After enduring two horrific world wars, does Britain now assume there will never again be another major war?

My father said in a 2015 Key of David program:

Today Britain doles out BILLIONS in foreign aid as they CUT BACK billions in their military. Does that make sense? God even has a prophecy for them and it says they’re like a silly dove. That doesn’t make any sense if you understand the history of this world and these beasts and what they do when they get power! Have we forgotten all that history of the past?Even … World War ii and their concentration camps and all of the evil that was demonstrated by that power? God says it’s going to get so bad that there are going to be mighty generals that are going to whimper like little children when all this comes to pass.

Desperate for New Recruits

At the same time, Britain is making painful cuts in military spending, it is losing soldiers at an alarming rate. Between April 2016 and March 2017, 8,194 recruits joined the Army, but almost 10,000 left.

The government has launched the “belonging” campaign to recruit more soldiers, reaching out to women, homosexuals, transgenders, Muslims and even men struggling with emotional distress.

New Army adverts ‘promote emotional support’ for recruits,” reported the bbc. One ad asks, “What if I get emotional?” Another wonders, “Can I be gay in the Army?”

“Some will see them as a sign the Army has gone soft by focusing on people’s worries,” the bbc wrote. How can you not see literal signs telling people with serious problems that the Army is a place for them to belong as going soft? Yet the bbc goes on to defend the ad campaign with this rationale:

They will question whether it’s another sign of pandering to political correctness. But like most large organizations, the Army wants to be seen as modern and a reflection of the society it represents.

That means an emphasis on being open to all—regardless of gender, race, religion or class.

On my Trumpet Daily Radio Show, I played soundbites from the “belonging” advertising campaign and contrasted them with a recruitment ad from 2002. In just 16 years, the British military and “the society it represents” have changed dramatically!

The ad from 2002 showed new recruits trying out for the Royal Marines Commandos by storming across hills, plunging into water, and swimming through an underwater channel. “What’s your limit?” the ad asks. “Is this your limit?” “Yes” “Don’t even fill in the form.”The ad finishes with: “99.99% need not apply.”

This video is not for men asking themselves, “What if I get emotional?” or “Can I be gay in the Army?” It is notifying strong, courageous, masculine men that the Royal Marines have positions open for Britain’s top 0.01 percent.

The “belonging” ads completely miss the entire mission of the Army. As Charles Moore wrote in the Telegraph, this mission is to “defend Queen and country, and, where necessary, fight and kill their enemies. … In the ‘What We Stand For’ section of the Army’s official website, ‘courage,’ ‘loyalty’ and ‘professional behavior’ are rightly mentioned, but fighting, killing, the Queen and Britain are not.”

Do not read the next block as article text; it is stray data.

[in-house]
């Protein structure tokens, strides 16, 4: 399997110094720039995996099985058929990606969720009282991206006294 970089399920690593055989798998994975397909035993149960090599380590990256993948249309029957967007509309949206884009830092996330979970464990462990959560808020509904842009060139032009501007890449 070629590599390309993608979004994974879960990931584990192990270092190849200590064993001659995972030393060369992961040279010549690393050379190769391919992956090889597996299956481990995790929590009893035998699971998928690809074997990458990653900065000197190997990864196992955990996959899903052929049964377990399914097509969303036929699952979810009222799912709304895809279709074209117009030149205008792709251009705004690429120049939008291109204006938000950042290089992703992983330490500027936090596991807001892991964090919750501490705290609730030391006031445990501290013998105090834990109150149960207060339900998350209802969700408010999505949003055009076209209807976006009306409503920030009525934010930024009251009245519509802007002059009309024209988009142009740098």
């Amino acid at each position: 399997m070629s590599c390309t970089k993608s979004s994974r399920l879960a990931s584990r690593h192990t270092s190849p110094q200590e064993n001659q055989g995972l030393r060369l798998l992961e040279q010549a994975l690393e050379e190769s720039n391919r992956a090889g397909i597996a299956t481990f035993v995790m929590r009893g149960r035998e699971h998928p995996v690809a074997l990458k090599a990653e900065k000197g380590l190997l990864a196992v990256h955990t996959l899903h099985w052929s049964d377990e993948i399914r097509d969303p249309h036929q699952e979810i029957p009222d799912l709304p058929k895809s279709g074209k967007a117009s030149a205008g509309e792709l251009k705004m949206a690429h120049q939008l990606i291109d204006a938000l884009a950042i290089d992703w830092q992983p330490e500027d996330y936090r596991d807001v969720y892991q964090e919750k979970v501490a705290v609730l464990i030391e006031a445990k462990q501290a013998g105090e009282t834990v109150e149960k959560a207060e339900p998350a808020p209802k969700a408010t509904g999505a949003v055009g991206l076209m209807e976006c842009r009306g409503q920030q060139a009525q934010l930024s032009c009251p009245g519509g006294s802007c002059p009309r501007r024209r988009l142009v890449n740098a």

What a contrast to 16 years ago. What a contrast to World War ii. What a contrast to World War i, when droves of young British men turned out to fight for king and country despite the fact that soldiers were being slaughtered in trench warfare! Men knew that cowardice was shameful, and the thought of accommodating people with deviant sexual practices or emotional worries probably never crossed the mind of a single recruiter.

In The Last Lion, Vol. 1, William Manchester wrote that “an astonishing number [of young British soldiers] actually enjoyed courting death.”

The British people descended from the tribe of Ephraim in ancient Israel. You can trace their eye-opening history in The United States and Britain in Prophecy, by Herbert W. Armstrong. This is what God prophesied about the modern descendants of Israel in Isaiah 3:1-3:

For, behold, the Lord, the Lordof hosts, doth take away from Jerusalem [the capital of ancient Israel] and from Judah … The mighty man, and the man of war, the judge, and the prophet, and the prudent, and the ancient, The captain of fifty, and the honourable man, and the counsellor, and the cunning artificer, and the eloquent orator.

Waves of young British men are not standing in long lines and sometimes falsifying their ages in order to defend their country. Captains of 50, honorable men, wise counselors and eloquent orators are not running Army recruitment. The Army is “open to all,” but the judge, the prophet, the prudent and the ancient do not “belong.” The mighty man and the man of war are not part of the “modern” Army, nor are they “a reflection of the society it represents.”

Listen to these recruitment advertisements yourself on my Trumpet DailyRadio Show:

With these advertisements, the news of continuing military cuts, and the realization of rising threats all in mind, I also recommend that you watch my father’s Key of David program “Times of the Gentiles.”